household together, and the rest in families apart at their own cottages, The pupils of these establishments had to maintain themselves by their labour, as husbandmen or mechanics. This was not thought strange in Israel, much less contemptible. Indeed, it has ever been the practice of that nation to teach their children some trade, even though they might be destined to learning and sacred offices. Many of their most respected rabbis have been even surnamed according to their civil professions, as “Rabbi Judah, the baker;" « Rabbi Isaac, the smith ;"
“ Rabbi Johanan, the shoemaker,” &c. Nor was it ever imputed to Paul or to Aquila, by their enemies, as any thing degrading, that, besides their ministerial office, they were tentmakers. That the sons of the prophets carried on such occupations, is evident from 2 Kings vi. 4, where we find them with the axe and tools, cheerfully engaged in constructing their dwellings.
The study which chiefly occupied these sons of the prophets was doubtless that of the Divine word; and the tongues of their teachers were as pen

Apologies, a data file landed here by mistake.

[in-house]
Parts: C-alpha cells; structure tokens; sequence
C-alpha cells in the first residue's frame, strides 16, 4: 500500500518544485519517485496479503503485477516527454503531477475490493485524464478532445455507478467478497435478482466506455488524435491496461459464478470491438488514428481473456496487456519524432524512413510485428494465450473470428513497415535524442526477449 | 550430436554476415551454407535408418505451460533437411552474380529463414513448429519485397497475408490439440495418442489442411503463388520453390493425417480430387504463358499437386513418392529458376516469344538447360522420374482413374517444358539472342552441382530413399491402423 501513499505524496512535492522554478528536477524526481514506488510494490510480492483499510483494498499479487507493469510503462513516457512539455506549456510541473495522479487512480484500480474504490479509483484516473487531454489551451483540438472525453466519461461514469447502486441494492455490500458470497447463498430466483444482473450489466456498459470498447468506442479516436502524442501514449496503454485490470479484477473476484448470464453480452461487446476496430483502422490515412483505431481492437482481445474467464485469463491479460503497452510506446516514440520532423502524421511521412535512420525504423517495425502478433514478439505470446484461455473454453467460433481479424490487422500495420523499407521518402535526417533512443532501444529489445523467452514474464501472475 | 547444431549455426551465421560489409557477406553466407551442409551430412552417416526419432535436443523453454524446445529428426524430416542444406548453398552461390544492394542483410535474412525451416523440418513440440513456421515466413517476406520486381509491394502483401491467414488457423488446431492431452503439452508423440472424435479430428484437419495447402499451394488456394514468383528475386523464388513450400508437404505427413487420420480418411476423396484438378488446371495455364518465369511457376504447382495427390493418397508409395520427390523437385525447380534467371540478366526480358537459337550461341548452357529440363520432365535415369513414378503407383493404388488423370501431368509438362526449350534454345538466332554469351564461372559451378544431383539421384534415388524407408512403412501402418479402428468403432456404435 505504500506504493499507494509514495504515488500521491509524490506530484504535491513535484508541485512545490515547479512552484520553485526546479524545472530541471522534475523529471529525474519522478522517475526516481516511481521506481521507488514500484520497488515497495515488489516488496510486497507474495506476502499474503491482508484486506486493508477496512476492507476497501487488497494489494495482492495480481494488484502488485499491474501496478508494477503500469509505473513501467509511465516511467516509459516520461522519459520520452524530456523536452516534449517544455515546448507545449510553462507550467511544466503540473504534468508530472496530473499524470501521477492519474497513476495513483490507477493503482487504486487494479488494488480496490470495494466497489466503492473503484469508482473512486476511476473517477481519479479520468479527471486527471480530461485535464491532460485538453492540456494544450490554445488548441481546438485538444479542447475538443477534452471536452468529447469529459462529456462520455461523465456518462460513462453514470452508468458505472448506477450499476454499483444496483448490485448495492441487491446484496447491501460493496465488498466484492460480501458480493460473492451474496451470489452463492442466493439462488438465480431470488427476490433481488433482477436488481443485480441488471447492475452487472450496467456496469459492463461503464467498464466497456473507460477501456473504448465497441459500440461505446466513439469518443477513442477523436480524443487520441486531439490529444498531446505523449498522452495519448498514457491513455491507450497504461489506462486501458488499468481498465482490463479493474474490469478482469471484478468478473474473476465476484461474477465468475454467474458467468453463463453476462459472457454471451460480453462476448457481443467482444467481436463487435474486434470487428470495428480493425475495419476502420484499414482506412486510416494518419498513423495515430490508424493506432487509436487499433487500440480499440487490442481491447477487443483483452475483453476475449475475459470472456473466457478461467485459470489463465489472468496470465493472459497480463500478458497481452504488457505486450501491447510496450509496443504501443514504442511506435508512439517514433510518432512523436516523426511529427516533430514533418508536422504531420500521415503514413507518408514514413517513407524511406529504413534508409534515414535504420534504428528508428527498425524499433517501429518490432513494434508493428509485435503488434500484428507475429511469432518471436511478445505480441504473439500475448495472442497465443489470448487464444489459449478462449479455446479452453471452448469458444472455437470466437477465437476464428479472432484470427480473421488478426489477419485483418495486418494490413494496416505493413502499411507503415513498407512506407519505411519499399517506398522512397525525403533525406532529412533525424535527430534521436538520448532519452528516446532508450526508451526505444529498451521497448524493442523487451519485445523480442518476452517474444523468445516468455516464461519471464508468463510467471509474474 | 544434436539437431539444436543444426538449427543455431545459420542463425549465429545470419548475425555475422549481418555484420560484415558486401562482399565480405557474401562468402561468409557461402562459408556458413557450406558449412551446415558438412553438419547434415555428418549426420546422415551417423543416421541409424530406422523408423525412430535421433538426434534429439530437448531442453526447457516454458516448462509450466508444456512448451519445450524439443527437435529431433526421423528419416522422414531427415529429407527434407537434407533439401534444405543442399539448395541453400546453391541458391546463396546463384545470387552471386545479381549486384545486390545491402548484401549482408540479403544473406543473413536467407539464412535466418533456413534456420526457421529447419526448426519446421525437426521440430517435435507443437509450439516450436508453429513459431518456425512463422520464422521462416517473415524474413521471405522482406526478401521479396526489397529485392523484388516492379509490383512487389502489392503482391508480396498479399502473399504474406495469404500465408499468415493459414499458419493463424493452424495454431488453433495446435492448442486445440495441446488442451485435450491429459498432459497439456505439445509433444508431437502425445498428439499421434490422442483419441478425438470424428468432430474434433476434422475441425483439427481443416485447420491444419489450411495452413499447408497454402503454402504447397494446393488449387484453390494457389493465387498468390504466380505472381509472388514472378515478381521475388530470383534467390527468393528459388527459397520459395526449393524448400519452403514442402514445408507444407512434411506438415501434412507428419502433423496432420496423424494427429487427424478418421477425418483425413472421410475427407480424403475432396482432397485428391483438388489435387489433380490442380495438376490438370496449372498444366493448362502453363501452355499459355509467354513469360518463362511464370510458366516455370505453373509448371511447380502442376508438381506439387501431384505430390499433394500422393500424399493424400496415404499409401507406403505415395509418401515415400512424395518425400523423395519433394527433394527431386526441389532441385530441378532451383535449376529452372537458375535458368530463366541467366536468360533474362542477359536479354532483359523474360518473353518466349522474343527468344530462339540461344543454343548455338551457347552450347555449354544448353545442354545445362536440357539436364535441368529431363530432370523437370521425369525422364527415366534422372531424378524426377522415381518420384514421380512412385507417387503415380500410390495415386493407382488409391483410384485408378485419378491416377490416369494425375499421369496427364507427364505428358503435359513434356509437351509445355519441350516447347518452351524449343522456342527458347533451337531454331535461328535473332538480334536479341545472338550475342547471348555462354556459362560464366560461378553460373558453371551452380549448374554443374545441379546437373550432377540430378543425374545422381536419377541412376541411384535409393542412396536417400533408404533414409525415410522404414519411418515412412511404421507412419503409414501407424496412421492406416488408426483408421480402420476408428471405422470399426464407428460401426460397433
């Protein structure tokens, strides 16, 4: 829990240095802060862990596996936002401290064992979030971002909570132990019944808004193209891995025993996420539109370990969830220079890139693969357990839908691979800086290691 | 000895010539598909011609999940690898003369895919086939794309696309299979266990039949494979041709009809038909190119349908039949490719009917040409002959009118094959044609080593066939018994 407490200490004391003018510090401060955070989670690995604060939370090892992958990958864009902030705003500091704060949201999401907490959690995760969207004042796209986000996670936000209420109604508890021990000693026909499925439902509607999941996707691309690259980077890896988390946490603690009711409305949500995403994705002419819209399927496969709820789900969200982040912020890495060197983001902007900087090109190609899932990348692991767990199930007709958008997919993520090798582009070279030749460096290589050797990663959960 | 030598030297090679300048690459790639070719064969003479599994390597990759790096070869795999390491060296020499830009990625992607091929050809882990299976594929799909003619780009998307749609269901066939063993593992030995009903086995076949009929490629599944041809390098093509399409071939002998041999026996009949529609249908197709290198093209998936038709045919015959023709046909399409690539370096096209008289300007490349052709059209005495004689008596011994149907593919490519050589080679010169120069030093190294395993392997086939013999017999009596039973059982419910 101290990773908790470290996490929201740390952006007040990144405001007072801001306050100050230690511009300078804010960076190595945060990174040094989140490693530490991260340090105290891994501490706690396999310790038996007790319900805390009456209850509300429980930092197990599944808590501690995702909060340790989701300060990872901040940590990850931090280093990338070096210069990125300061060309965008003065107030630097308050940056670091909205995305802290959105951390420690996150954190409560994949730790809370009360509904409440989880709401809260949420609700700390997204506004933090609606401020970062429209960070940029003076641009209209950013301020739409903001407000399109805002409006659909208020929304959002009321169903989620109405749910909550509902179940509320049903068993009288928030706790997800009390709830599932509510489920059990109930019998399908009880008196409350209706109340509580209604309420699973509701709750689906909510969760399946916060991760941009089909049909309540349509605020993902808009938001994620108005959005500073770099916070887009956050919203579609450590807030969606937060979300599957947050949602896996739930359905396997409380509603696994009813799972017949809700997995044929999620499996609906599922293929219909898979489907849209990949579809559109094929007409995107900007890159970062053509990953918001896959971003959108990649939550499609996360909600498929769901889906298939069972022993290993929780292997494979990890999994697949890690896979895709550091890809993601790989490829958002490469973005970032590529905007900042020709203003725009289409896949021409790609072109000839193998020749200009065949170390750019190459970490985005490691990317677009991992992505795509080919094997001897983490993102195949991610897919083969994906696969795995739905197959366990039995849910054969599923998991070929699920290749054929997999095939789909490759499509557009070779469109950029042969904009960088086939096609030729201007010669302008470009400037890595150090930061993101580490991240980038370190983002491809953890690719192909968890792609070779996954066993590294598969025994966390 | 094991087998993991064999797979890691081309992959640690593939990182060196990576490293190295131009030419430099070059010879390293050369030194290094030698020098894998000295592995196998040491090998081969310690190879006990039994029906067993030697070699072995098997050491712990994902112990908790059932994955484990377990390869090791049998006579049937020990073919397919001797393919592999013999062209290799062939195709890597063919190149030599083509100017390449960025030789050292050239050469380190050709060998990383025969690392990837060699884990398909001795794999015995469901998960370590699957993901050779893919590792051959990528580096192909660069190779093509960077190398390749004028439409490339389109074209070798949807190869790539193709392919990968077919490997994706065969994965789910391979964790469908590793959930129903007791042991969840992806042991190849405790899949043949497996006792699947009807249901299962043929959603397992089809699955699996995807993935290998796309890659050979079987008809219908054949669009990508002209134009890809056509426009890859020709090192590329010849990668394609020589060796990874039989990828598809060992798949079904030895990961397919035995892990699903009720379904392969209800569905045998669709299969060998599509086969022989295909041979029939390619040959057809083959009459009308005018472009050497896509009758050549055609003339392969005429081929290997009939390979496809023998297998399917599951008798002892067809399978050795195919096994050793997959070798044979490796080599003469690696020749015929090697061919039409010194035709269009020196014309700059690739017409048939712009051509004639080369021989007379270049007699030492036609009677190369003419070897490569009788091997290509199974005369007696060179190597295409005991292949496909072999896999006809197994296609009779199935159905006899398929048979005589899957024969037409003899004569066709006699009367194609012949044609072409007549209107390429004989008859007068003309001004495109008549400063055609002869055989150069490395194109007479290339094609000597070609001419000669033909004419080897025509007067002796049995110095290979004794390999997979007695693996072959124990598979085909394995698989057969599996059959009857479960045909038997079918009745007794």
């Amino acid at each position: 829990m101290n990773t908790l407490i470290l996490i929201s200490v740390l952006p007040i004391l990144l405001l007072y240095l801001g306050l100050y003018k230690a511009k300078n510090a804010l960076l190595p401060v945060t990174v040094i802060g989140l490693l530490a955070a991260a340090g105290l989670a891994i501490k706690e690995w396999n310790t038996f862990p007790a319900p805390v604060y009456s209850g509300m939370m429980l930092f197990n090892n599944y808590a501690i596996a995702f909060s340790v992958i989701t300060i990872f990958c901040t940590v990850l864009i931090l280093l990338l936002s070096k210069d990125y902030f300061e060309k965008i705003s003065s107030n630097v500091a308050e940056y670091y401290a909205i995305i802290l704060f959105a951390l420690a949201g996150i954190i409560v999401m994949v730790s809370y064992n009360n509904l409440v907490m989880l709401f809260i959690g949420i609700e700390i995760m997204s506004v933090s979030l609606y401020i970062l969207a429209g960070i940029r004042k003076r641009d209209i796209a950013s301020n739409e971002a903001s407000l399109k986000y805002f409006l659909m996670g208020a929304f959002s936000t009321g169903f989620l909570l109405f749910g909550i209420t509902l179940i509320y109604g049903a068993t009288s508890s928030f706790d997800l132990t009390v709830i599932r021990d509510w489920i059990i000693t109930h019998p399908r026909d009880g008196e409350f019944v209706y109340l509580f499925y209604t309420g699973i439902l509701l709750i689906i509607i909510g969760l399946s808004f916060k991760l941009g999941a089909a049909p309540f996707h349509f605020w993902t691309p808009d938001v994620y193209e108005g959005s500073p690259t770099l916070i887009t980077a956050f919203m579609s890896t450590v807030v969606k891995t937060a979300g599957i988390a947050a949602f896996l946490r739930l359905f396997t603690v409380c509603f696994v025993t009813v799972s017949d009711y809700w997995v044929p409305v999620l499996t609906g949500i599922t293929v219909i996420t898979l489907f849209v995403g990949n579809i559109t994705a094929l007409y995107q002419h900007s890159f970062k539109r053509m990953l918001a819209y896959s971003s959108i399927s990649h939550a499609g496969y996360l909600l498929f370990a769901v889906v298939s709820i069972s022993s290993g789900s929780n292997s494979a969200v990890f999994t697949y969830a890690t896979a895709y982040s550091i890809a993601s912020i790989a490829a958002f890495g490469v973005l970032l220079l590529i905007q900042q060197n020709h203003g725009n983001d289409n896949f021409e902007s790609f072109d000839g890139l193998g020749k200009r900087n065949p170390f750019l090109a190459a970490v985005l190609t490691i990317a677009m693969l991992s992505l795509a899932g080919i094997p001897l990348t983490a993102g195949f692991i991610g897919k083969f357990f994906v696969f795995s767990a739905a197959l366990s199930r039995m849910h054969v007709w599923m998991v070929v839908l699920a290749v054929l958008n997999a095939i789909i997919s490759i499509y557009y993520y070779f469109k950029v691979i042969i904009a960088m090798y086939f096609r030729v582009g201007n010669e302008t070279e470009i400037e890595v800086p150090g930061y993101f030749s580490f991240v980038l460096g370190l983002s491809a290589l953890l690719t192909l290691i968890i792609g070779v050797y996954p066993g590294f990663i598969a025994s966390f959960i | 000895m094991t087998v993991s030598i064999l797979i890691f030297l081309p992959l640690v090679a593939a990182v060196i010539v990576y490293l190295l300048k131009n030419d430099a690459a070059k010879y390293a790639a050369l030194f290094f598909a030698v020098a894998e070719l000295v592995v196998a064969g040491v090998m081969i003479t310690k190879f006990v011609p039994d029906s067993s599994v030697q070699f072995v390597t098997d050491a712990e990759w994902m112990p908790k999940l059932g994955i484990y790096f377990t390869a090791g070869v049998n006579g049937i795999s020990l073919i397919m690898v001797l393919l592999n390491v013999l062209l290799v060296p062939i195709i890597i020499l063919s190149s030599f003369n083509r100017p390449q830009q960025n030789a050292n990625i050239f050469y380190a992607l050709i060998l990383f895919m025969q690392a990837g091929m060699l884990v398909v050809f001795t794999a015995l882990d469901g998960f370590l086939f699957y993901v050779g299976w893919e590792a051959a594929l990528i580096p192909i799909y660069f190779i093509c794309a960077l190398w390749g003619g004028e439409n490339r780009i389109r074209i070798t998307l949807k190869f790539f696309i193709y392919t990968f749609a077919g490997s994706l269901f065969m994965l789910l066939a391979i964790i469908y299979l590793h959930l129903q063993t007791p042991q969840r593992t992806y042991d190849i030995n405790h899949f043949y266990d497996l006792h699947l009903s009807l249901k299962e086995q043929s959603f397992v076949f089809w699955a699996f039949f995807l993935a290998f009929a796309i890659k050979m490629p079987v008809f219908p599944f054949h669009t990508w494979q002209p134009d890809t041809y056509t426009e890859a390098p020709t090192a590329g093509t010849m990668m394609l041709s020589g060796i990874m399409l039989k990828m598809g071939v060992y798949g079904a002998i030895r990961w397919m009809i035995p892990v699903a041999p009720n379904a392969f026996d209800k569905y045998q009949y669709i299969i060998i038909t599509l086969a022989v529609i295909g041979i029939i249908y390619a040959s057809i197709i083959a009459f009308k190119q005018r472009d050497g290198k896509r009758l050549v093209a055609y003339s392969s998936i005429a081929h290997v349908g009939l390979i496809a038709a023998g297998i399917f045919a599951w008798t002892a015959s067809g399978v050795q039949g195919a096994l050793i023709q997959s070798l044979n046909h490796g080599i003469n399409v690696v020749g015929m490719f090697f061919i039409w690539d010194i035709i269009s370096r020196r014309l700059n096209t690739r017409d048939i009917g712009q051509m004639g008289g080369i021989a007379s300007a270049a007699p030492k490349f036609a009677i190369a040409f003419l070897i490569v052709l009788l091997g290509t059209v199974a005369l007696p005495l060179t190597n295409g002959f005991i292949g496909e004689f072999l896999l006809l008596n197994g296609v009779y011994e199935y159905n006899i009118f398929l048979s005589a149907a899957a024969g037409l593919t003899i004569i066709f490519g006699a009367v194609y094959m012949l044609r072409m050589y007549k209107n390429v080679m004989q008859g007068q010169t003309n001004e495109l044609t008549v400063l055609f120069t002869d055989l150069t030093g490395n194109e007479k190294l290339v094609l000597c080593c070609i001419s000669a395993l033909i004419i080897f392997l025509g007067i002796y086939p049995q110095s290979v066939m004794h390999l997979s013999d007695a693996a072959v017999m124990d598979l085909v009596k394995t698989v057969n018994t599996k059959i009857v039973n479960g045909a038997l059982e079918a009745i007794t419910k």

of a ready writer,” who had himself searched into the deep things of God. Their instructions were doubtless something else than what passes for theological learning and knowledge in the present day. Undoubtedly they were employed upon the positive meaning and practical import of Divine revelation. If sacred history were the subject of their discourse, it was for the purpose of tracing in some edifying manner the footsteps of Jehovah; or of concluding from things past upon those which were future. The mysteries of the aaronic priesthood and of the ceremonial law, we may suppose, formed another subject of instruction in the schools of the prophets. Thus, the bleeding Lamb of God, that was to bear and take away the sins of the world, would be presented to them in the exposition of the sacrificial institutions. They searched in the mines of that "hidden wisdom,” of which David speaks in the 51st Psalm; and ere the wondering hearers were aware of it, the hieroglyphics of the tabernacle were beautifully explained and unfolded before their eyes. Moreover, as their religious and civil codes were intermingled, especially under the theocracy, the one would not be studied without the other ; neither can we suppose that the cultivation of their own language would be neglected, especially as it was the most sacred tongue in the world. Their studies would also be connected with devotion ; very differently from the popular studies of modern days. The spirit would be sought after, and not merely the letter. The depths of true wisdom would be sounded; and